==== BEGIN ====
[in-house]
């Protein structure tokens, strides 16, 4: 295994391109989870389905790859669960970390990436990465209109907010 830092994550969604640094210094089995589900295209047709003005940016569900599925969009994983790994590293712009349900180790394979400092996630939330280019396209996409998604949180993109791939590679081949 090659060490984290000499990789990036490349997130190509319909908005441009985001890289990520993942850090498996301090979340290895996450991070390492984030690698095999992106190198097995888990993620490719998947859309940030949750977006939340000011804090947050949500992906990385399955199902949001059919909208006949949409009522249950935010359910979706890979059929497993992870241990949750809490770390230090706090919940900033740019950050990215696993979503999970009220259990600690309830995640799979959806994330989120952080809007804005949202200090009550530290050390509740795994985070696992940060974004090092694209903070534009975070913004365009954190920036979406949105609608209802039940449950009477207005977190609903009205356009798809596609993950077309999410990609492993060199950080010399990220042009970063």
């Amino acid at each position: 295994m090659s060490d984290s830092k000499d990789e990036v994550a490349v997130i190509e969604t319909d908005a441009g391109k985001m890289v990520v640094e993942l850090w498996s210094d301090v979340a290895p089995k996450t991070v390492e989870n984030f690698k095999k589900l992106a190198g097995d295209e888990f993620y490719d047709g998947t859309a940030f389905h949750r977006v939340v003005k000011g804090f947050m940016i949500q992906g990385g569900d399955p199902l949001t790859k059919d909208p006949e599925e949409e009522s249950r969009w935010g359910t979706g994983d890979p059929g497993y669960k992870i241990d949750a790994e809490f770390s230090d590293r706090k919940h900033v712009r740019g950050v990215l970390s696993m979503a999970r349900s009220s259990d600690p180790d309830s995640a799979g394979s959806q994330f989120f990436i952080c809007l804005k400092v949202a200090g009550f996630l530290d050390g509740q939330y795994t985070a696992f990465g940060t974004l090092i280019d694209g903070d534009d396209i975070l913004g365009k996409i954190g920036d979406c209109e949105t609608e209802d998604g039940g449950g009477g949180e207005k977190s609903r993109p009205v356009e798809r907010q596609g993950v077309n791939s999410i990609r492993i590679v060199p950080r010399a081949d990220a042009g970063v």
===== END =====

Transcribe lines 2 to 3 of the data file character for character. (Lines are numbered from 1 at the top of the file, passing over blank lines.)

């Protein structure tokens, strides 16, 4: 295994391109989870389905790859669960970390990436990465209109907010 830092994550969604640094210094089995589900295209047709003005940016569900599925969009994983790994590293712009349900180790394979400092996630939330280019396209996409998604949180993109791939590679081949 090659060490984290000499990789990036490349997130190509319909908005441009985001890289990520993942850090498996301090979340290895996450991070390492984030690698095999992106190198097995888990993620490719998947859309940030949750977006939340000011804090947050949500992906990385399955199902949001059919909208006949949409009522249950935010359910979706890979059929497993992870241990949750809490770390230090706090919940900033740019950050990215696993979503999970009220259990600690309830995640799979959806994330989120952080809007804005949202200090009550530290050390509740795994985070696992940060974004090092694209903070534009975070913004365009954190920036979406949105609608209802039940449950009477207005977190609903009205356009798809596609993950077309999410990609492993060199950080010399990220042009970063």
């Amino acid at each position: 295994m090659s060490d984290s830092k000499d990789e990036v994550a490349v997130i190509e969604t319909d908005a441009g391109k985001m890289v990520v640094e993942l850090w498996s210094d301090v979340a290895p089995k996450t991070v390492e989870n984030f690698k095999k589900l992106a190198g097995d295209e888990f993620y490719d047709g998947t859309a940030f389905h949750r977006v939340v003005k000011g804090f947050m940016i949500q992906g990385g569900d399955p199902l949001t790859k059919d909208p006949e599925e949409e009522s249950r969009w935010g359910t979706g994983d890979p059929g497993y669960k992870i241990d949750a790994e809490f770390s230090d590293r706090k919940h900033v712009r740019g950050v990215l970390s696993m979503a999970r349900s009220s259990d600690p180790d309830s995640a799979g394979s959806q994330f989120f990436i952080c809007l804005k400092v949202a200090g009550f996630l530290d050390g509740q939330y795994t985070a696992f990465g940060t974004l090092i280019d694209g903070d534009d396209i975070l913004g365009k996409i954190g920036d979406c209109e949105t609608e209802d998604g039940g449950g009477g949180e207005k977190s609903r993109p009205v356009e798809r907010q596609g993950v077309n791939s999410i990609r492993i590679v060199p950080r010399a081949d990220a042009g970063v």